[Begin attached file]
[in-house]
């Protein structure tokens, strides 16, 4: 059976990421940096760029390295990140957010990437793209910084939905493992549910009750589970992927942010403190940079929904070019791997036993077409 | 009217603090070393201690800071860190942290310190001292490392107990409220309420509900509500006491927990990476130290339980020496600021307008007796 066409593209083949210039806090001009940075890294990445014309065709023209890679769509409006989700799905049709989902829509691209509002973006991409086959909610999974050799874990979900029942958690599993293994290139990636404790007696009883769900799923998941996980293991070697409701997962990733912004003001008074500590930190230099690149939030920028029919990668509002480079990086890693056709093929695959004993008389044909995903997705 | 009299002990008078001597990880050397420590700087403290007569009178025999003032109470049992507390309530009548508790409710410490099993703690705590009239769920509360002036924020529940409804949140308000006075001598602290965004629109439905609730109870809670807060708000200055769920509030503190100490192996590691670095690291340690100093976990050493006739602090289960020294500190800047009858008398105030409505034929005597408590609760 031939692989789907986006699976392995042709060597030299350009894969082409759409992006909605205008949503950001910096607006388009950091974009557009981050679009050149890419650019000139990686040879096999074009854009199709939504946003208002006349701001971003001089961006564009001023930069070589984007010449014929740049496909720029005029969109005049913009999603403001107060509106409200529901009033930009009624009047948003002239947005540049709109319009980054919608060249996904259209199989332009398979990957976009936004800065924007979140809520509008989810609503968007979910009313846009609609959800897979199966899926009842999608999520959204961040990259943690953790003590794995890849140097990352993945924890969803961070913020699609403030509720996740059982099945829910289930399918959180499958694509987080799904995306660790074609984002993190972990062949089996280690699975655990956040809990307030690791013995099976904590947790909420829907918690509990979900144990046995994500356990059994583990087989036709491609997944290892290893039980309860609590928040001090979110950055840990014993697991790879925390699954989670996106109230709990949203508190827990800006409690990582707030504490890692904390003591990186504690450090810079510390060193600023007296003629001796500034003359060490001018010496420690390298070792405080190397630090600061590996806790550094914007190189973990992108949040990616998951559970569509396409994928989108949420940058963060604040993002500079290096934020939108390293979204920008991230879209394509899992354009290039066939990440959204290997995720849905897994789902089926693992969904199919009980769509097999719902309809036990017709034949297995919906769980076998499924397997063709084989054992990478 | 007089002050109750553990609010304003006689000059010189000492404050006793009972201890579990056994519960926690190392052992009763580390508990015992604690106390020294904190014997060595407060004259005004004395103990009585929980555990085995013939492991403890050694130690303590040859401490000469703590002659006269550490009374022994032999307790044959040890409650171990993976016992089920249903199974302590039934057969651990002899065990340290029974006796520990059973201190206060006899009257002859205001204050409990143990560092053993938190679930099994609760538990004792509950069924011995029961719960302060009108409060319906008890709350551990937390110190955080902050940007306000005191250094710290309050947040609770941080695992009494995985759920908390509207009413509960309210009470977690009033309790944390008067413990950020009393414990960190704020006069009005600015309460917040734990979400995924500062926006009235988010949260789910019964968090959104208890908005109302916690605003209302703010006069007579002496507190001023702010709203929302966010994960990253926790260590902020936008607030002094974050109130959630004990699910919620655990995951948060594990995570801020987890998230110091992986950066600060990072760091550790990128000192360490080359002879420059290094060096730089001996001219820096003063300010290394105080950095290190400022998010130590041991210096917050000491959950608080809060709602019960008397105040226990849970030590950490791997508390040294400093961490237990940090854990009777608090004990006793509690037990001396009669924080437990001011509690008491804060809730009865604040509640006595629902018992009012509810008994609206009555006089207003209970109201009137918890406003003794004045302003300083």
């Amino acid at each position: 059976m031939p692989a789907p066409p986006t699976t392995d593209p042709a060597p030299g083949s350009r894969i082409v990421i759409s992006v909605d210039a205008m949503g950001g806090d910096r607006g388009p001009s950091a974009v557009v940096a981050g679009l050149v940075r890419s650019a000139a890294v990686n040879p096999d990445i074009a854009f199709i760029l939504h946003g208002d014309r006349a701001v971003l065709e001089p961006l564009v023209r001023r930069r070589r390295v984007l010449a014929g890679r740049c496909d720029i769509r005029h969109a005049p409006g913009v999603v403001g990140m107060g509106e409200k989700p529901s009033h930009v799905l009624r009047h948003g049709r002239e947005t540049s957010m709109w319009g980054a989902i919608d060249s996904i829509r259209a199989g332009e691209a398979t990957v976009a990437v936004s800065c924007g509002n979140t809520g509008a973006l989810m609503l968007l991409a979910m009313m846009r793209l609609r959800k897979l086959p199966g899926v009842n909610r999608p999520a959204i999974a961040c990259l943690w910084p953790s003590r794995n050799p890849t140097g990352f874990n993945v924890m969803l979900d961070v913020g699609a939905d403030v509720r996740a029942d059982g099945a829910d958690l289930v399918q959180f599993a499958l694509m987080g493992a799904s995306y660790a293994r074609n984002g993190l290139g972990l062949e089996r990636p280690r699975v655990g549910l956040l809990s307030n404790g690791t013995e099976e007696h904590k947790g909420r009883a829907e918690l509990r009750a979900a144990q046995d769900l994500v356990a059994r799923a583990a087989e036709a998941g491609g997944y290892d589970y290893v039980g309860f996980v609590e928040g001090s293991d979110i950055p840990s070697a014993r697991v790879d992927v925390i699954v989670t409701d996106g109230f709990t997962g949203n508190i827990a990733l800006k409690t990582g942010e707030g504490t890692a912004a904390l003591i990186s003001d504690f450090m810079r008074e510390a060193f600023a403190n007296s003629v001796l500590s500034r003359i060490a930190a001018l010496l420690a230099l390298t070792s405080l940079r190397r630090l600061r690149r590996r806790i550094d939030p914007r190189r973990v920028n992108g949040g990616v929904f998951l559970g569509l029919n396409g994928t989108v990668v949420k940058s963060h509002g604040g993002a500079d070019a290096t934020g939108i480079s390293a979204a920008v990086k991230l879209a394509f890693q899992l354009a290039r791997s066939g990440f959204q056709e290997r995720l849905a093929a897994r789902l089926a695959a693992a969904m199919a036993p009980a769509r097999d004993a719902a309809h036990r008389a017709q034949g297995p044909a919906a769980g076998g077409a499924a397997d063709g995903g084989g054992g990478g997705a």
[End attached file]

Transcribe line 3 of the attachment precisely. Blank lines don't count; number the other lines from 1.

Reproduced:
């Amino acid at each position: 059976m031939p692989a789907p066409p986006t699976t392995d593209p042709a060597p030299g083949s350009r894969i082409v990421i759409s992006v909605d210039a205008m949503g950001g806090d910096r607006g388009p001009s950091a974009v557009v940096a981050g679009l050149v940075r890419s650019a000139a890294v990686n040879p096999d990445i074009a854009f199709i760029l939504h946003g208002d014309r006349a701001v971003l065709e001089p961006l564009v023209r001023r930069r070589r390295v984007l010449a014929g890679r740049c496909d720029i769509r005029h969109a005049p409006g913009v999603v403001g990140m107060g509106e409200k989700p529901s009033h930009v799905l009624r009047h948003g049709r002239e947005t540049s957010m709109w319009g980054a989902i919608d060249s996904i829509r259209a199989g332009e691209a398979t990957v976009a990437v936004s800065c924007g509002n979140t809520g509008a973006l989810m609503l968007l991409a979910m009313m846009r793209l609609r959800k897979l086959p199966g899926v009842n909610r999608p999520a959204i999974a961040c990259l943690w910084p953790s003590r794995n050799p890849t140097g990352f874990n993945v924890m969803l979900d961070v913020g699609a939905d403030v509720r996740a029942d059982g099945a829910d958690l289930v399918q959180f599993a499958l694509m987080g493992a799904s995306y660790a293994r074609n984002g993190l290139g972990l062949e089996r990636p280690r699975v655990g549910l956040l809990s307030n404790g690791t013995e099976e007696h904590k947790g909420r009883a829907e918690l509990r009750a979900a144990q046995d769900l994500v356990a059994r799923a583990a087989e036709a998941g491609g997944y290892d589970y290893v039980g309860f996980v609590e928040g001090s293991d979110i950055p840990s070697a014993r697991v790879d992927v925390i699954v989670t409701d996106g109230f709990t997962g949203n508190i827990a990733l800006k409690t990582g942010e707030g504490t890692a912004a904390l003591i990186s003001d504690f450090m810079r008074e510390a060193f600023a403190n007296s003629v001796l500590s500034r003359i060490a930190a001018l010496l420690a230099l390298t070792s405080l940079r190397r630090l600061r690149r590996r806790i550094d939030p914007r190189r973990v920028n992108g949040g990616v929904f998951l559970g569509l029919n396409g994928t989108v990668v949420k940058s963060h509002g604040g993002a500079d070019a290096t934020g939108i480079s390293a979204a920008v990086k991230l879209a394509f890693q899992l354009a290039r791997s066939g990440f959204q056709e290997r995720l849905a093929a897994r789902l089926a695959a693992a969904m199919a036993p009980a769509r097999d004993a719902a309809h036990r008389a017709q034949g297995p044909a919906a769980g076998g077409a499924a397997d063709g995903g084989g054992g990478g997705a």